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Australia In The World: Episode 27

29 Aug 2019
Interview with Dr Darren Lim and Allan Gyngell AO FAIIA
The flag of the Universal Postal Union. Wikimedia Commons

Clare Walsh, DFAT Deputy Secretary speaks on multilateralism, aid and development.

In the final of our recent series of interviews recorded in July, we speak to Clare Walsh, Deputy Secretary for the Global Cooperation, Development and Partnerships Group with Australia’s Department of Foreign Affairs and Trade. Clare’s large portfolio covers Australia’s global engagement, in particular our multilateral diplomacy, foreign aid program and thematic issues as diverse as infrastructure, climate change and gender.

In a wide-ranging discussion, Clare begins the interview by explaining her background: how she went from working in local government in Western Australia early in her career to the highest-profile international issues today. Allan then asks Clare to give her assessment on how “shaky” the international order is at present, invoking his fixation with the US threatened withdrawal from the Universal Postal Union! Darren follows up by asking how Australia conducts diplomacy within the order: how do we convince others to work inside the order to reform it, rather than walking away, and how do we engage with countries on areas of mutual interest when we might have major disagreements on other issues?

The conversation shifts to human rights and development. What does it mean to “take up” a human rights issue, what’s the multilateral / bilateral balance in Australian diplomacy, and how useful are the large multilateral forums like the Human Rights Council? Does Australia’s involvement in infrastructure programs represent a broadening of what “development” means in 2019 and what aid programs are asked to do? What about working with partners who are relatively wealthier—how do Australia’s development assistance programs differ? And how has the entry of new funders—whether other governments or non-government actors—change the landscape for Australia?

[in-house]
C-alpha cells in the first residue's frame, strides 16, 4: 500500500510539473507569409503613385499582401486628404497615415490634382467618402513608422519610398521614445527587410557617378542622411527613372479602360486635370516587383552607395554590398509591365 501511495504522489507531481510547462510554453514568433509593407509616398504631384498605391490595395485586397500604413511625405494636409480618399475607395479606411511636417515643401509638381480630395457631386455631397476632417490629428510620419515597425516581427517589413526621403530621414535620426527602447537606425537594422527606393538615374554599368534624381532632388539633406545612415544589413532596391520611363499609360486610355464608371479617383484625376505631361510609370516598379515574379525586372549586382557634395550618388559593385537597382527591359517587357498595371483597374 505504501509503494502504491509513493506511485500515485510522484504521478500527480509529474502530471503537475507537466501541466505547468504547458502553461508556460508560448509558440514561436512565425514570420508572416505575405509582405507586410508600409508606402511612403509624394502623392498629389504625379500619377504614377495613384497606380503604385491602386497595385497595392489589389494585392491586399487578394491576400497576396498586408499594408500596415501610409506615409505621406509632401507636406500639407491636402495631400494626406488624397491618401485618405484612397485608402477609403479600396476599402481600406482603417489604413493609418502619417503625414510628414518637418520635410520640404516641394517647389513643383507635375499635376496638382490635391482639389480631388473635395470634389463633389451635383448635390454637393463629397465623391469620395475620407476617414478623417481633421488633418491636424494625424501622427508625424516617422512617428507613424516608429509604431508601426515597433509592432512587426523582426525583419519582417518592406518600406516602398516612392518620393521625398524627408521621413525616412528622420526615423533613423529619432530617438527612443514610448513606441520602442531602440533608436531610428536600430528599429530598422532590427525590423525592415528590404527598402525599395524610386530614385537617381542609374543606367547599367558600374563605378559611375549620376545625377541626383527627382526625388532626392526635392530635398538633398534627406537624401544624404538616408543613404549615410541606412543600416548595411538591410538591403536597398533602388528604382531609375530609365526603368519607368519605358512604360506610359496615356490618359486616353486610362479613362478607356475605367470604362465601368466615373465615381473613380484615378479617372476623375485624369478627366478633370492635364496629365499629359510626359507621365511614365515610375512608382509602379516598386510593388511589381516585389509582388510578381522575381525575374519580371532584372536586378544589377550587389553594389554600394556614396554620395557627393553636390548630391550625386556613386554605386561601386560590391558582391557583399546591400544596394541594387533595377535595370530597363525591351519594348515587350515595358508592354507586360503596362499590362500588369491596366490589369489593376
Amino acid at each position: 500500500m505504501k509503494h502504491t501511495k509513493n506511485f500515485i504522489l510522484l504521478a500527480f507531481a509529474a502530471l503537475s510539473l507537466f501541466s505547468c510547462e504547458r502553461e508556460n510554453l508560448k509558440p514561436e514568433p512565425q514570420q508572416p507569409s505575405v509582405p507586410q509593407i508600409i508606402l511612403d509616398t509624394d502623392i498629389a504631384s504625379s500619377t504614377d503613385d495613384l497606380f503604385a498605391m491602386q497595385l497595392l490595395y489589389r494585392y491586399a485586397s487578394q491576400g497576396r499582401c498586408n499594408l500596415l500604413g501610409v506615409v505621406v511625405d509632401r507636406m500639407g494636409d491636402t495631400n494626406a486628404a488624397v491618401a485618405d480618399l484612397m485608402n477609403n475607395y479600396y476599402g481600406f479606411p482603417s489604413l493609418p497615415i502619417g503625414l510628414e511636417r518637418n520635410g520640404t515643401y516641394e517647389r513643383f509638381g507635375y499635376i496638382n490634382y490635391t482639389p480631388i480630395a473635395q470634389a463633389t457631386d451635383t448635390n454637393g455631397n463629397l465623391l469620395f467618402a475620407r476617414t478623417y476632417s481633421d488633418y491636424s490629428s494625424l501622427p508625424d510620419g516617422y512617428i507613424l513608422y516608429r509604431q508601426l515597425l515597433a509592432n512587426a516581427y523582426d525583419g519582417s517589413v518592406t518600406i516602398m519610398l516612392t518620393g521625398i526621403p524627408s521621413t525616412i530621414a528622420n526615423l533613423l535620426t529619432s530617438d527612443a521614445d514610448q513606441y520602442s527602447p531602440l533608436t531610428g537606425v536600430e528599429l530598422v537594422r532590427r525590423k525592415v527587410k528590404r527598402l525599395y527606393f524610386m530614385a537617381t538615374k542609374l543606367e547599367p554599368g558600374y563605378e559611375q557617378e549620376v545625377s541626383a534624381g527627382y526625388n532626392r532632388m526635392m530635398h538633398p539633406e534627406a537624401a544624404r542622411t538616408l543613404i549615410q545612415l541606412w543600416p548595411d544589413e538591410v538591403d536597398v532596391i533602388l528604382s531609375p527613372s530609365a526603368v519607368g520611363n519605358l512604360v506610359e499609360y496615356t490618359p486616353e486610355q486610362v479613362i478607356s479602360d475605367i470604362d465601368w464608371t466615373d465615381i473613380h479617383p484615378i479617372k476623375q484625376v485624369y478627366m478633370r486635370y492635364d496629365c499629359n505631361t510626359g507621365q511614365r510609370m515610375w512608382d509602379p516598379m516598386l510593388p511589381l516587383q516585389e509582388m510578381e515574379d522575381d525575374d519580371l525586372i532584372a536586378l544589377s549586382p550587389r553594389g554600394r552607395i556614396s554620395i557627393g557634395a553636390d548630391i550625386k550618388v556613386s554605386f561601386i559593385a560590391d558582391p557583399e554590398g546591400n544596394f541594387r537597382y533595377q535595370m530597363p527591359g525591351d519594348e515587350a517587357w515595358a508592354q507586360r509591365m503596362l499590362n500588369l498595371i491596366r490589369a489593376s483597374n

The conversation finishes up by zooming out. Allan asks what is distinct about what DFAT does (“what’s point of DFAT?”), while Darren asks about the securitisation of development and parallels to the familiar “economics vs security” debate.

As always, we invite our listeners to email us at this address: We welcome feedback, requests and suggestions. You can also contact Darren on twitter @limdarrenj

Our thanks go to outgoing AIIA intern Charlie Henshall for his help with audio editing, Rory Stenning for composing our theme music, and Martyn Pearce for technical assistance in studio.

Relevant links

Clare Walsh’s biography: